Leo Swan grew up in Lobinstown, County Meath. His parents were teachers and he became a teacher himself training at St. Patricks College, Drumcondra. Having spent a number of years teaching, in the late 1950s, he undertook a radio-operators course at Bolton Street where in future years, he would lecture on several evening courses. Following qualification in 1960, he got a job with the Flying Tigers and worked in Germany, Turkey, and the United States. During this time, he developed a keen interest in photography.
On his return to Ireland with his wife and young family, Leo resumed teaching in Raheny. It was at this time that he started a night degree in Archaeology and English in UCD. In the late 1960s, Leo became principal in Loreto Boys School in Tallaght (where he was to remain until he took early retirement in 1989).
After graduating with his BA, Leo embarked on an MA thesis that drew together his interests in archaeology, photography and flying. His thesis The Recognition and Recovery of Ecclesiastical Enclosures by Aerial Observation and Air Photography illustrated the importance of aerial photography in revealing archeological features not visible from the ground. Leo’s particular interest was churches whose outer enclosures survive as cropmarks or can be traced in street patterns, field boundaries and low earth works.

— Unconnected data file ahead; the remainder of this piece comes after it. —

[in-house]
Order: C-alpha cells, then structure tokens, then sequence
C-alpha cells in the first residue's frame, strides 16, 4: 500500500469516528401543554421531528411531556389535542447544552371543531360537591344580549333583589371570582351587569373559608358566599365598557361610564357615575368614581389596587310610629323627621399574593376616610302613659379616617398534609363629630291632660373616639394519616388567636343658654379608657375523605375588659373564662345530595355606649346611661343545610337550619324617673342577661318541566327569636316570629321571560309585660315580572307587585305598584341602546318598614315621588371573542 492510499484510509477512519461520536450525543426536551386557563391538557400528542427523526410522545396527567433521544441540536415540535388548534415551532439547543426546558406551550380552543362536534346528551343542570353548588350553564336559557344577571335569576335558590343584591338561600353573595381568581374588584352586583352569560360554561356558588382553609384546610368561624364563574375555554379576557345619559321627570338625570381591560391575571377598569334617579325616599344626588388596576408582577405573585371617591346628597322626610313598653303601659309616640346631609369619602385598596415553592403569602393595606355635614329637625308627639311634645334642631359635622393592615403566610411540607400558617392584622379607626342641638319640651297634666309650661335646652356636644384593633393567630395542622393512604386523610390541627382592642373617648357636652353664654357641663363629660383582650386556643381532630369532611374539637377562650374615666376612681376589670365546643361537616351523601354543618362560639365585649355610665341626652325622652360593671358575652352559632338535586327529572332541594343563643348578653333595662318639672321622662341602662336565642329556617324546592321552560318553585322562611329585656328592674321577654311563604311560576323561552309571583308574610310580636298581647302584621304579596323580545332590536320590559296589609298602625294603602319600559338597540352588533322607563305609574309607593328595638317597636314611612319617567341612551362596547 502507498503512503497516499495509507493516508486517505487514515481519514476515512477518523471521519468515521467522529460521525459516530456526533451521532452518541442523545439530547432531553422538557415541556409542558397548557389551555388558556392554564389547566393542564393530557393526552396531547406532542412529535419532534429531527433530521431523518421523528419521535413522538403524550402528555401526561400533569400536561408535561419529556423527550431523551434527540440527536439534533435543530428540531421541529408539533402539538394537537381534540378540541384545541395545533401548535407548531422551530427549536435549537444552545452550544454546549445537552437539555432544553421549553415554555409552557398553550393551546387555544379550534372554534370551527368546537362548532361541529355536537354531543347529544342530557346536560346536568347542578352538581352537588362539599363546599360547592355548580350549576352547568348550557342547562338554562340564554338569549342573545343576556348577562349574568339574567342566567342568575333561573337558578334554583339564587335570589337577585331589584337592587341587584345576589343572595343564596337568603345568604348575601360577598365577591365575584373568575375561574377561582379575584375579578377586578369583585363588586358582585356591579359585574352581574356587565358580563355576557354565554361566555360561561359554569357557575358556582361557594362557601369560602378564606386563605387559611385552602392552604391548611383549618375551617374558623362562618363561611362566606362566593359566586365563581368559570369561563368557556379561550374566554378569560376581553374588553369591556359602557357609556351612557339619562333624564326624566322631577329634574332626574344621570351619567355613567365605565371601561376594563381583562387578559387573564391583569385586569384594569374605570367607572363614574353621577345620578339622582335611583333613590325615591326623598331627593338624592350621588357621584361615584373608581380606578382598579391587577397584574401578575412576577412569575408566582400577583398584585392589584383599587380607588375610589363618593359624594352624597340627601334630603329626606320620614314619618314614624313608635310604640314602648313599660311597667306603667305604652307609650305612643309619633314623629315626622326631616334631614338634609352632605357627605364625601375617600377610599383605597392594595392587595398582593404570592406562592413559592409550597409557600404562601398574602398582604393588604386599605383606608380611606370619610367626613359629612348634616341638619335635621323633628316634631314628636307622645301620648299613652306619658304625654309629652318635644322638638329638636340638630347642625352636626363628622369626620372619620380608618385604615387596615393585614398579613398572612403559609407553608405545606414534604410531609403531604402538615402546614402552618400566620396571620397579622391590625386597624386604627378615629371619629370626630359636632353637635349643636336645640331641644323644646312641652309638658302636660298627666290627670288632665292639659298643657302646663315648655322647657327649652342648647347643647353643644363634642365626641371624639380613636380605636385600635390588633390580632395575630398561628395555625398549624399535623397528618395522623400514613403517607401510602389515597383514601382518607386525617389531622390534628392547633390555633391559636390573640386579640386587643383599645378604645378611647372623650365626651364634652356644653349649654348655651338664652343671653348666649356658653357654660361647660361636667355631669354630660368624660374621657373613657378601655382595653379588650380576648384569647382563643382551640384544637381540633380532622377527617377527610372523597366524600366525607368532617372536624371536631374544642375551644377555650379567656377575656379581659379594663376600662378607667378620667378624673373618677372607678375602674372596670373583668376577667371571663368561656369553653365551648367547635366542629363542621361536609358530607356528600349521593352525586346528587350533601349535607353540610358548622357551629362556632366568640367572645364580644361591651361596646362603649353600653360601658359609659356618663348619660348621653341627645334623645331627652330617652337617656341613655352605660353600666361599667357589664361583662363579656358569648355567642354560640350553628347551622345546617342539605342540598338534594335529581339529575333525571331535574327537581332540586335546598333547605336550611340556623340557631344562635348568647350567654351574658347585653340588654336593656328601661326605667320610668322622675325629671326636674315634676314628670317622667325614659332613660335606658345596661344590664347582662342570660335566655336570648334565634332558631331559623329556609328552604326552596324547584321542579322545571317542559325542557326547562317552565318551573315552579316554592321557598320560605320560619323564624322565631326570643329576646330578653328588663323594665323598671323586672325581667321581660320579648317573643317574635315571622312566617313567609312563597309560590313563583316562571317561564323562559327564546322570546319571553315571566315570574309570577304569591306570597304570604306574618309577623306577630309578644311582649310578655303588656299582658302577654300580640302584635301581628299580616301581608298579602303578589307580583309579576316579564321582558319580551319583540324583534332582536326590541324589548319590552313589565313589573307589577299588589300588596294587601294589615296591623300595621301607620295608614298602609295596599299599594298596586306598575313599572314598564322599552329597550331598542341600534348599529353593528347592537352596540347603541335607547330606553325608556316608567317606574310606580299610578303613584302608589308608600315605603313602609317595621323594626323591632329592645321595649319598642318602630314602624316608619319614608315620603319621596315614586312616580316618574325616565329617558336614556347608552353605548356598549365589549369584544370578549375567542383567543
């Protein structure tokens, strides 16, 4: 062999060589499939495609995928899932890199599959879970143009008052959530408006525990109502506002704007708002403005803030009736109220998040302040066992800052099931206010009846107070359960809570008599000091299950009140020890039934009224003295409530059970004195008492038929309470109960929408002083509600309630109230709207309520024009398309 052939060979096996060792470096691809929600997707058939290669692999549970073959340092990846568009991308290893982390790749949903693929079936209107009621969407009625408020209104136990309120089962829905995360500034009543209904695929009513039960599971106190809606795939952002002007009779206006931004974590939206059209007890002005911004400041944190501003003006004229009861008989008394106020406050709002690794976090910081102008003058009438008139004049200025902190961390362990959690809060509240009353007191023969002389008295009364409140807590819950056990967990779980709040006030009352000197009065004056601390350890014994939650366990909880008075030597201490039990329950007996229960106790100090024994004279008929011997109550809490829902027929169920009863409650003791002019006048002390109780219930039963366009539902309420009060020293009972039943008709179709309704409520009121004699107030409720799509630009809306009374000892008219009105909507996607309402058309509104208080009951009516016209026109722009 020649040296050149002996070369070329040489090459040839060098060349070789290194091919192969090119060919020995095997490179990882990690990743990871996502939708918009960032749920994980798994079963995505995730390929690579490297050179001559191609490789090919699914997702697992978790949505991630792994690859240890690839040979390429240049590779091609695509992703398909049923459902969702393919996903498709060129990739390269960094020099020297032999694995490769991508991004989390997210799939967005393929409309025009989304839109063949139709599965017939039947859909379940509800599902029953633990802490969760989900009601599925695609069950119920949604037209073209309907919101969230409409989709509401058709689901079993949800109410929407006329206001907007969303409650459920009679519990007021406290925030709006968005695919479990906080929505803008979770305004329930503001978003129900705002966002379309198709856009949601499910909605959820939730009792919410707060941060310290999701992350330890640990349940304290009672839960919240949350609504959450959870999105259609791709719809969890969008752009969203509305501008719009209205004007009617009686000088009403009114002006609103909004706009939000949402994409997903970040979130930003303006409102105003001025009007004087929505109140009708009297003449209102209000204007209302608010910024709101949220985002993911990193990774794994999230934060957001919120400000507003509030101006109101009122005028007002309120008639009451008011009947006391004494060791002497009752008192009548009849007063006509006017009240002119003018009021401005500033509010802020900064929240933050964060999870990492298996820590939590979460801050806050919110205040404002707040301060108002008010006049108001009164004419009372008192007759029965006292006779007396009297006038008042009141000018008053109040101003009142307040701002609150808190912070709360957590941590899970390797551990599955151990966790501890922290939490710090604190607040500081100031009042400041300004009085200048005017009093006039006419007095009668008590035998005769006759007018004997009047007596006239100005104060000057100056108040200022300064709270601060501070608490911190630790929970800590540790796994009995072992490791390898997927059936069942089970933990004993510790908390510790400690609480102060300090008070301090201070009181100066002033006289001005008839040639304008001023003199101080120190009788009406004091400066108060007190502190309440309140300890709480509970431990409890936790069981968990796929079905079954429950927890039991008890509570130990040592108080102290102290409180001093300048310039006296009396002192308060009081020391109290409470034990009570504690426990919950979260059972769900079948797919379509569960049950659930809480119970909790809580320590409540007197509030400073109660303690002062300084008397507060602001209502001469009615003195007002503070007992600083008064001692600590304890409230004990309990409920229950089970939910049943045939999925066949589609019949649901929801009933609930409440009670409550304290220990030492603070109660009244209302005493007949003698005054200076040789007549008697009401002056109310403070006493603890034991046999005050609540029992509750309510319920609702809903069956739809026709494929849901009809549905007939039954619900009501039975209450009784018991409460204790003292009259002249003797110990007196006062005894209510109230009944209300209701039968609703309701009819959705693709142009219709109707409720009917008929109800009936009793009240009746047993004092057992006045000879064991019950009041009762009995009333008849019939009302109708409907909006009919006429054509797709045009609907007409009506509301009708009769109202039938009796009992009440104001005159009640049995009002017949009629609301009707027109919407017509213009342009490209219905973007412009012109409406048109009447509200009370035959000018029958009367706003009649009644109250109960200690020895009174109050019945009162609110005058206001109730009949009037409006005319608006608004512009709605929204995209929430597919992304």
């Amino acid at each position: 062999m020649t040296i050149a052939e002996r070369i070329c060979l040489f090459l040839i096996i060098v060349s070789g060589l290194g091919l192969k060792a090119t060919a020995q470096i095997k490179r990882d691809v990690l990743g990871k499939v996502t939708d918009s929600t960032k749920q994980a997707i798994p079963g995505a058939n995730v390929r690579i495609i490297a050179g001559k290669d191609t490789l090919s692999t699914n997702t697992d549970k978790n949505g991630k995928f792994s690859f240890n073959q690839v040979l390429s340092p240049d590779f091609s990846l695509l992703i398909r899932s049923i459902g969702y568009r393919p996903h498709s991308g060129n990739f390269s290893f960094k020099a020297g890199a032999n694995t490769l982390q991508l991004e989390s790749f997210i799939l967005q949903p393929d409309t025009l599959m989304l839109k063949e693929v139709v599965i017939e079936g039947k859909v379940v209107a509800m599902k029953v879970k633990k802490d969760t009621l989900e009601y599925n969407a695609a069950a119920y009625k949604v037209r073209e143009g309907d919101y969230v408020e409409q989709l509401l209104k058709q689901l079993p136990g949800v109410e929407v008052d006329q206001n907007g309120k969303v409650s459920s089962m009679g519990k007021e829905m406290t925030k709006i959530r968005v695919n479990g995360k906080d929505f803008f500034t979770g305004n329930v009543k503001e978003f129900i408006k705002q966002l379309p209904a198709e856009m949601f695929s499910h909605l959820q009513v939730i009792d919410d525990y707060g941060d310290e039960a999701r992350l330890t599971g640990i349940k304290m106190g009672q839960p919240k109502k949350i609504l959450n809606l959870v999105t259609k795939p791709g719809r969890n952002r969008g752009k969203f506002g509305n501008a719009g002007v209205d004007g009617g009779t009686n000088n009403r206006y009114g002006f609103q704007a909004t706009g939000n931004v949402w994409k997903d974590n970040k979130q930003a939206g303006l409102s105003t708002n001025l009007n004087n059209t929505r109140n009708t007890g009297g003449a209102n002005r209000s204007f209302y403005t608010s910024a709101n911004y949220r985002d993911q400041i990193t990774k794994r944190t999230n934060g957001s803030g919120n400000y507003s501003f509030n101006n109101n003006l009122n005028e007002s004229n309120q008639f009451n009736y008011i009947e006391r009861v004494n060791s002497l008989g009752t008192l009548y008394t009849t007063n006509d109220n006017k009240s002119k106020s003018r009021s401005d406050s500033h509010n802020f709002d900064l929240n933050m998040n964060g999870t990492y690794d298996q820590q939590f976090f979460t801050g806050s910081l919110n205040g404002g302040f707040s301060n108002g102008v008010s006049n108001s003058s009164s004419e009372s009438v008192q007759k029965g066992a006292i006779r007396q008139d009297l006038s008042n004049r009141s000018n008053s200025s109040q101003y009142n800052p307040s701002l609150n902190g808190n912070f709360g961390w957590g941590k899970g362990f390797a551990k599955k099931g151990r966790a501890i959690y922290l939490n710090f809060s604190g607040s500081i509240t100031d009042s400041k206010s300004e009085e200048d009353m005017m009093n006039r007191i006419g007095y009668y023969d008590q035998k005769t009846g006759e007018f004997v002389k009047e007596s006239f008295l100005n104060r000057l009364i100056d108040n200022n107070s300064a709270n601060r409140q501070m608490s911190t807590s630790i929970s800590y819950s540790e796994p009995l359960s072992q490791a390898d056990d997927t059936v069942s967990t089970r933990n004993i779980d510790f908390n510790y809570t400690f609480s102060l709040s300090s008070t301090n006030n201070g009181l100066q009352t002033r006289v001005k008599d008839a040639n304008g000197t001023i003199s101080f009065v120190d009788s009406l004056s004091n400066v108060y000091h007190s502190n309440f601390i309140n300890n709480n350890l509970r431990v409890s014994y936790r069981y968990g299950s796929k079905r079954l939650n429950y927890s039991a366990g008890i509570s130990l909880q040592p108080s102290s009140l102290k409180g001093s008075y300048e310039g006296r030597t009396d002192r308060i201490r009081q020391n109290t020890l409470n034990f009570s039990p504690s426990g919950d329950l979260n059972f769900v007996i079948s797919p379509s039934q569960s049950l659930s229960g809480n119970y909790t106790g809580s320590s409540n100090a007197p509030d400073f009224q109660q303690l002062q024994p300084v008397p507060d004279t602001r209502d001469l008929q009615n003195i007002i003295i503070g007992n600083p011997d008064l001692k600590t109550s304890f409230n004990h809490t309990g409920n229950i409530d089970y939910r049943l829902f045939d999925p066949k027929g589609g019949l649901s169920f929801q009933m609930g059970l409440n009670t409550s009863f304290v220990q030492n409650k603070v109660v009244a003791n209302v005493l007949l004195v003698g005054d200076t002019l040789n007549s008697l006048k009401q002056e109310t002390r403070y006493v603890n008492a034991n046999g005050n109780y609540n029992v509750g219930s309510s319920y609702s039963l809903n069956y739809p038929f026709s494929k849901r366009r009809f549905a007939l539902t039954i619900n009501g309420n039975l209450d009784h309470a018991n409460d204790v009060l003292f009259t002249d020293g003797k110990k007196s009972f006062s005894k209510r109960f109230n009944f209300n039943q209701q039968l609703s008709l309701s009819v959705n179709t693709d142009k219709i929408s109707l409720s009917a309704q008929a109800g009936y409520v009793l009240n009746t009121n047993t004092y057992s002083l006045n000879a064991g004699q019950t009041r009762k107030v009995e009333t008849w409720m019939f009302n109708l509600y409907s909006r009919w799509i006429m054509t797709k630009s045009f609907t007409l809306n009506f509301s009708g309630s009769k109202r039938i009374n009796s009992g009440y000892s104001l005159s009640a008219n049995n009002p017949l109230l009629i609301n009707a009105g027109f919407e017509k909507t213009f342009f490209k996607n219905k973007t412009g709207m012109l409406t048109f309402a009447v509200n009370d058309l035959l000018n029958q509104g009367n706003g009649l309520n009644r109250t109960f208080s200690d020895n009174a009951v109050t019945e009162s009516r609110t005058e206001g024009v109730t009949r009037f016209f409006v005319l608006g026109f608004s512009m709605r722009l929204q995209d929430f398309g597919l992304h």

As principal in Tallaght he established a museum for the school children, while also lecturing in Archaeology in St Patrick’s Training College, DIT Bolton Street, Kevin Street and Cathal Brugha Street. He also helped establish (and later became a Governor of) Saor-Ollscoil na hÉireann.
He was a prolific author and was particularly recognized for his ground-breaking research on Tara [‘The Hill of Tara, county Meath: the Evidence of aerial photography’ (1978)] which included aerial photographs that revealed previously unrecorded features. He also wrote many papers for Ríocht na Mide on his excavations of an early ecclesiastical site at Kilpatrick, Co. Westmeath.
He was an enthusiastic supporter of archaeological societies and was a member of the Rathmichael summer school. He was actively involved in working with local community groups and organized excavations at Grange Abbey, St Doolagh’s and St John's in Coolock, several of these projects were community projects organized in partnership with AnCO (and later FÁS).
On his retirement as primary school principal in 1989 he co-founded the archaeological consultancy company Arch-Tech. Right up to the end of his life in 2001, Leo was to continue his research, lecturing, consultancy, and of course, his photography.